‘Twas the Night Before

Tonight J and I put Grace to bed together, taking turns with reading books and singing songs and playing the nightly light game– where one of us turns off the light as a sign it’s time for bed, and she turns it back on, and we turn it back off…  We both feel guilty that by the time Grace wakes up tomorrow we will already be on our way to the hospital, guilty about not being there to put her to bed tomorrow night, and about the fact that by the time she sees us next, there will be another baby lying in my arms.  We are excited, we can’t wait, yet we recognize that this is the end of the world as Grace knows it.  Seeing her so cute and cuddly, happily moving from one lap to the other, absolutely basking in all this singular attention– well, I can’t help but feel like a traitor.

There are things I will forget about tomorrow, in that moment when I am finally holding my baby boy.  I’ll forget about how uncomfortable I’ve been for the past four weeks with his head so low in my pelvis I was sure it was going to pop out at any time.  I’ll forget about how it feels to have a little hand repeatedly try to punch it’s way through my cervix.  I’ll probably forget about how he continued to put me through this, week after week, rather than ripping open that water sack and forcing me to the hospital early like a good little boy.  I’ll even forget about how itchy I feel in this very moment, effectively scrubbed down by my hospital-issued disinfectant, unable to lotion myself up post shower even though it’s freaking winter out there and my dry skin feels like prickly fire all over, something no amount of scratching can fix.  I won’t forget about the months of uncomfortably sleepless nights, but at least by finally having a purpose for being awake, I’ll be able to move on.  All that I will forget about tomorrow, skin on skin with my little man, hubby by my side.  But Grace’s little face tonight, leaning into me for a kiss, waving her hand at J and saying, Dada, bye!, I won’t be able to forget.  In such a touching and profound family moment, she will be missed.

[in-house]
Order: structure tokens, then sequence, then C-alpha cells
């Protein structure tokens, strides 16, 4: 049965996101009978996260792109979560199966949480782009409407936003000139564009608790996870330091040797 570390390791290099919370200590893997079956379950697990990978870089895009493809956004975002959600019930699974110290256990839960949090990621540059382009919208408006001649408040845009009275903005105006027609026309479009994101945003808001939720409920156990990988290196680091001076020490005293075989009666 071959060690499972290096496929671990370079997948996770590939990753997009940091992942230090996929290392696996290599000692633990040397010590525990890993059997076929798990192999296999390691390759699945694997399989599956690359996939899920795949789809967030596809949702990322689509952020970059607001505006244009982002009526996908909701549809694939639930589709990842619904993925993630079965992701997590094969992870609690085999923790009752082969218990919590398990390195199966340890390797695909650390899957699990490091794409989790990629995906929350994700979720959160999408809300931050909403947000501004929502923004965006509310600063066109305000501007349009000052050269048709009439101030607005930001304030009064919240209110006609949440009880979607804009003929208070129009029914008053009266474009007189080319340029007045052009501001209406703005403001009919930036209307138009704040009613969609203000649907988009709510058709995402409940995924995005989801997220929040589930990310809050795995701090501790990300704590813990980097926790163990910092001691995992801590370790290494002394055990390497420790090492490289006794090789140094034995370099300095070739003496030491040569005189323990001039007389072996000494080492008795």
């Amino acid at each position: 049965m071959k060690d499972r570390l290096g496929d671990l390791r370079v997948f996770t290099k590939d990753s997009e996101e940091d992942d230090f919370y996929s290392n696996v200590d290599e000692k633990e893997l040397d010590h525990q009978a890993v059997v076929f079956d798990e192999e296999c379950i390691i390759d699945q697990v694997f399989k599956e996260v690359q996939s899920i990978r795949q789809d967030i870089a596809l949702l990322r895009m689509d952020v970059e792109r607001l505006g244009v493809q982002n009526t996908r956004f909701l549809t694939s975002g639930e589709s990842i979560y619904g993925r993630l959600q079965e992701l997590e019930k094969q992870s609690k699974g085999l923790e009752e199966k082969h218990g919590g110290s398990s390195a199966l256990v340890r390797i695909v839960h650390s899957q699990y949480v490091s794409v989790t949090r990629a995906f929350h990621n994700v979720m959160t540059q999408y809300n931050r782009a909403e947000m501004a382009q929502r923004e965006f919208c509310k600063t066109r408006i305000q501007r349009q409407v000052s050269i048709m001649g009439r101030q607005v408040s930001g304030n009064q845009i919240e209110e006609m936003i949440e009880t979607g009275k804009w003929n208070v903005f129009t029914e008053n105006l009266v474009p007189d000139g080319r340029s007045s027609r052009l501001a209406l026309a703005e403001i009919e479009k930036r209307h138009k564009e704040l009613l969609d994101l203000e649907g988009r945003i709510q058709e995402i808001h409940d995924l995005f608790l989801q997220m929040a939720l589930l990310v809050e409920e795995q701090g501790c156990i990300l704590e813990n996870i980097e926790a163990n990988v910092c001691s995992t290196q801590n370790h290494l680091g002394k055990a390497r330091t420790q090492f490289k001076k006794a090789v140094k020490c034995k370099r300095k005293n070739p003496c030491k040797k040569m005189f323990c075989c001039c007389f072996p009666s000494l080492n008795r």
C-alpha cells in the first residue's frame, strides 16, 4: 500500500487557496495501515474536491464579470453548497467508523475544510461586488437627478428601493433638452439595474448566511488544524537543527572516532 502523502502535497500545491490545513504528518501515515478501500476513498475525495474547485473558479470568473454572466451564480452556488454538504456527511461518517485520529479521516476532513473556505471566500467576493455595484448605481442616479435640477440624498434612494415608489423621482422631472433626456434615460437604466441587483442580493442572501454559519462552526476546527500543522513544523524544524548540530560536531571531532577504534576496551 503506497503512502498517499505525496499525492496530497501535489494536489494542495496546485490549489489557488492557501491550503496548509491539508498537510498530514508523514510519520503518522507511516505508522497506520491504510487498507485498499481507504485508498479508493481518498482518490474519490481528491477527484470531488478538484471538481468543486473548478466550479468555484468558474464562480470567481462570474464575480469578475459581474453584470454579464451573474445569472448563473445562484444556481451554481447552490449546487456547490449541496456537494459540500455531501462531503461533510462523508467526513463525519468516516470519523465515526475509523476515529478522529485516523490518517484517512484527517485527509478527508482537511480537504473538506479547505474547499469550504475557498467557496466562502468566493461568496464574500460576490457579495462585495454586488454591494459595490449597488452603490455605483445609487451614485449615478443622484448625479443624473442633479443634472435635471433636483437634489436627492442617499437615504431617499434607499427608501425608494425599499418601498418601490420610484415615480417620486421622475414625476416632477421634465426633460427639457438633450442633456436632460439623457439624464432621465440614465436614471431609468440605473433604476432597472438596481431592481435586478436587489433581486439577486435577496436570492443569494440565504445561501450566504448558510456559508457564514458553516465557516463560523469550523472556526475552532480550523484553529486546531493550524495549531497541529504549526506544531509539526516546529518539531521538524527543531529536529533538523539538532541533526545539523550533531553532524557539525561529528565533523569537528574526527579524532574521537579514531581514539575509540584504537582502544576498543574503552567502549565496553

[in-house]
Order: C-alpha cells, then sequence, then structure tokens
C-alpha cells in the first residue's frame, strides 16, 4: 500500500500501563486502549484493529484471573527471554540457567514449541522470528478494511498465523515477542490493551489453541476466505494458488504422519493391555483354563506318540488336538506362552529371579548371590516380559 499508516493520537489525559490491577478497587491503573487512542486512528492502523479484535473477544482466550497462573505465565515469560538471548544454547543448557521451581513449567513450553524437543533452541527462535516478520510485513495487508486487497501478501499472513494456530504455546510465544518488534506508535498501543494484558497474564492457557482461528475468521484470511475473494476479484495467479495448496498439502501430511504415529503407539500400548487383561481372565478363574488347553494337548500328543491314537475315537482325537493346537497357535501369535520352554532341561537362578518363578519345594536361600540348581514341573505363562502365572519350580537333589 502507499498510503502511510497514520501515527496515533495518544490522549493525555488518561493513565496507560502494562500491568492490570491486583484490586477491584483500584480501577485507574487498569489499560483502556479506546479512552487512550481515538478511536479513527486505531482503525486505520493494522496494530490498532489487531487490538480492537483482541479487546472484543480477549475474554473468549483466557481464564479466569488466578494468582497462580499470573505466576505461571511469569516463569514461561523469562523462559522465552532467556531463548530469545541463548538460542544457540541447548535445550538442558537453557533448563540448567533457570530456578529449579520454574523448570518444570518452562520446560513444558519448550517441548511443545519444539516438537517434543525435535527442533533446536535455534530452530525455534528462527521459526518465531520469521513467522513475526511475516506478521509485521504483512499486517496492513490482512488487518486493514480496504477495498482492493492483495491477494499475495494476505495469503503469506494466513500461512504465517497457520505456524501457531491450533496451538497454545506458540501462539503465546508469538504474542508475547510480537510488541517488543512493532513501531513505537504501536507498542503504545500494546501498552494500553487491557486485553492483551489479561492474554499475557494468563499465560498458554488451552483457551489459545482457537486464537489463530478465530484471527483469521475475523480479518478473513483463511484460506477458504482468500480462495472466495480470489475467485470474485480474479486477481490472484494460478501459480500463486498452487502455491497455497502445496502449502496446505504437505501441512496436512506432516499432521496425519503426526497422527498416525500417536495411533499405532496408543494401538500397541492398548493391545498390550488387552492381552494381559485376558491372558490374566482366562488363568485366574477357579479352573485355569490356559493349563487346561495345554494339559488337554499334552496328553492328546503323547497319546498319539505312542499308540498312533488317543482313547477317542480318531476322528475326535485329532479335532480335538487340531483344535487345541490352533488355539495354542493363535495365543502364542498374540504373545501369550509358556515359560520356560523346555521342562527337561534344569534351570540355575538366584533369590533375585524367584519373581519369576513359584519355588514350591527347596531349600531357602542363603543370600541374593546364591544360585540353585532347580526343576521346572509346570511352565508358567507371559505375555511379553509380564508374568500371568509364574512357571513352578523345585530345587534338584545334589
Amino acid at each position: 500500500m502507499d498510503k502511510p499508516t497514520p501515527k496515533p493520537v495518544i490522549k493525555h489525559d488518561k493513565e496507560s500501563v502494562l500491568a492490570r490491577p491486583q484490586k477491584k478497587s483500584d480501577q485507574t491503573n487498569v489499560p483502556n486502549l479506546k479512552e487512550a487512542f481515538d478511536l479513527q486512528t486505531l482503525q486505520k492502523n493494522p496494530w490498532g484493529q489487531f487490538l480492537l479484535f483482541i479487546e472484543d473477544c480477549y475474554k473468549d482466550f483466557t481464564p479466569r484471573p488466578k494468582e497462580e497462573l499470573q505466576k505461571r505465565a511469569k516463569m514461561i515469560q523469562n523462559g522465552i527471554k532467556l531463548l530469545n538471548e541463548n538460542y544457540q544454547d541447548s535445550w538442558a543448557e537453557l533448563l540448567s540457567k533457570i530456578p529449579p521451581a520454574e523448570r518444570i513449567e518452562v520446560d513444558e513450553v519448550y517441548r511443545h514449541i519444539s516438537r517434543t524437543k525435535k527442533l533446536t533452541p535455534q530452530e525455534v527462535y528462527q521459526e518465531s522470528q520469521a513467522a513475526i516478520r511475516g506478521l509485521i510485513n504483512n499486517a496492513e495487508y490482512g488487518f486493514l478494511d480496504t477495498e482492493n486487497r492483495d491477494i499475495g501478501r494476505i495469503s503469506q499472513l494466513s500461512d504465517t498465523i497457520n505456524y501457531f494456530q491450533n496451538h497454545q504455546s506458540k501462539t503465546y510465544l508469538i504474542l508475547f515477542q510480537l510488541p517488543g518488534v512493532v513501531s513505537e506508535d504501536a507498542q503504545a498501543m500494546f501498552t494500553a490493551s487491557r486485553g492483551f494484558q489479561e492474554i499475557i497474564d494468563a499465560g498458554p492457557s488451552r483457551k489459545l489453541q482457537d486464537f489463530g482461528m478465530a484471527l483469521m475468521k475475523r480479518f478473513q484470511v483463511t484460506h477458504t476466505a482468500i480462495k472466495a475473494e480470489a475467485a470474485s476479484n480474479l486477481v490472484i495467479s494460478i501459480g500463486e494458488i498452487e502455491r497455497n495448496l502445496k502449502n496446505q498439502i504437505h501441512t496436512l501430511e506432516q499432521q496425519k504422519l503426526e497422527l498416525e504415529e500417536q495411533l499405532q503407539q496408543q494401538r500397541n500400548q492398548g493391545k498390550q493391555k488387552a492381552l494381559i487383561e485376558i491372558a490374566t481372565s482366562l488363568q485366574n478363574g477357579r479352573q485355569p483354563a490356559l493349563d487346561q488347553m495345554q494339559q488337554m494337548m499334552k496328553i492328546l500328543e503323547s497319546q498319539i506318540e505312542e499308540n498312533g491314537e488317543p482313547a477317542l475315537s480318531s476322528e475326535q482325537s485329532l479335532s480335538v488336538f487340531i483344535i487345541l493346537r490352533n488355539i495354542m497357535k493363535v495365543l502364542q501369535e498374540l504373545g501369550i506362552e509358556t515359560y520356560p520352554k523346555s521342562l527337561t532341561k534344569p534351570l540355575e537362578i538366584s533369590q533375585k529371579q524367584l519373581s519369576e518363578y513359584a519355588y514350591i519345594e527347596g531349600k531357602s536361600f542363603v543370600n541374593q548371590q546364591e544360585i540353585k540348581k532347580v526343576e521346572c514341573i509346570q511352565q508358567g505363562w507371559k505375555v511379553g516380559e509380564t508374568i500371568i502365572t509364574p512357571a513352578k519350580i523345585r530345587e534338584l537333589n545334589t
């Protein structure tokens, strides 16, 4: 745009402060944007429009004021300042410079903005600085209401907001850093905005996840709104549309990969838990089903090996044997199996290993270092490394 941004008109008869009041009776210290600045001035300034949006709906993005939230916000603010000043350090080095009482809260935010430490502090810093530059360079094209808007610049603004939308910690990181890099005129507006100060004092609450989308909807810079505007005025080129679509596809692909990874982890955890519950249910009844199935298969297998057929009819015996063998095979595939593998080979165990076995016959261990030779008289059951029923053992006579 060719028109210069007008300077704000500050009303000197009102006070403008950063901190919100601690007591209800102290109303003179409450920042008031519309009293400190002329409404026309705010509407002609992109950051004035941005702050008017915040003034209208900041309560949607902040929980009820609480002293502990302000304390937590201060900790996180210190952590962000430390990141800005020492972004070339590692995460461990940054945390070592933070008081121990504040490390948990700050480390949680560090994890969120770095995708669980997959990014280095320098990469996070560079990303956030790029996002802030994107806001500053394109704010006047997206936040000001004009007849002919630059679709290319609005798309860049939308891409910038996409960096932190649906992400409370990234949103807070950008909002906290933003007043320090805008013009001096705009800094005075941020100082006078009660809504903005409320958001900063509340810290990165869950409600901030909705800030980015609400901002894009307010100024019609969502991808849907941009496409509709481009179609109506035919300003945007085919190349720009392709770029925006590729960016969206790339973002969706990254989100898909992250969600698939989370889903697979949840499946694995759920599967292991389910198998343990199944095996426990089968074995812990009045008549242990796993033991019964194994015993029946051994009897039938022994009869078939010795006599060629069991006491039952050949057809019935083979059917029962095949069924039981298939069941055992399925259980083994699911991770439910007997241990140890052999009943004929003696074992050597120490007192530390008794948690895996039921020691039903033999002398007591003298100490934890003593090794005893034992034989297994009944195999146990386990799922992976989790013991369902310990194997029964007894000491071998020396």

I don’t think I’ve put enough thought into how it will feel to be insanely in love with two kids instead of just one. I know it will happen, I know it just does.  But I’m so protective of Grace and her feelings, and this baby, until I can actually hold him in the flesh, is still so abstract, that I haven’t quite wrapped my mind around it.

Despite that, I know that tomorrow is the day I’ll start telling her she’s a big girl and not a baby, even though by all intensive purposes, at 17 months, she actually is still a baby.  Tomorrow is the day where I stop being able to carry her on command.  Tomorrow is the day where I’ll start asking her to play on her own for a while until I finish feeding the baby or changing his diaper.  Tomorrow is the day where the short-term and immediate needs of a newborn will supersede some of Grace’s needs, and I will somehow have to reconcile the fact that it is I, Grace’s mom, that is doing the displacing.  Tomorrow is the first day in a long line of foot-stomping It’s not fair‘s.